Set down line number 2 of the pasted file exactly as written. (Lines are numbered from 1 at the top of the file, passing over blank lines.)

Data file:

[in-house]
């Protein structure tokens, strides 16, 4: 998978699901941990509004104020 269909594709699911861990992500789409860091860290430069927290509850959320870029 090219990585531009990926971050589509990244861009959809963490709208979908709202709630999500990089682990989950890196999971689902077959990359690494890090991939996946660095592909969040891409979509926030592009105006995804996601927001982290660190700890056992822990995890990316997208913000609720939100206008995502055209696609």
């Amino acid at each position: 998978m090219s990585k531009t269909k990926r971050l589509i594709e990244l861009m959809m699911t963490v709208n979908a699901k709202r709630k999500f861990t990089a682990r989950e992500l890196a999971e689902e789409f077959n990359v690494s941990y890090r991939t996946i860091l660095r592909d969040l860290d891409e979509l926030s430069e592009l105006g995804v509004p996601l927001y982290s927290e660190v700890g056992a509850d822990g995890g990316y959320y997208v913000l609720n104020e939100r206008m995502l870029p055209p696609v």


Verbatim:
């Protein structure tokens, strides 16, 4: 998978699901941990509004104020 269909594709699911861990992500789409860091860290430069927290509850959320870029 090219990585531009990926971050589509990244861009959809963490709208979908709202709630999500990089682990989950890196999971689902077959990359690494890090991939996946660095592909969040891409979509926030592009105006995804996601927001982290660190700890056992822990995890990316997208913000609720939100206008995502055209696609």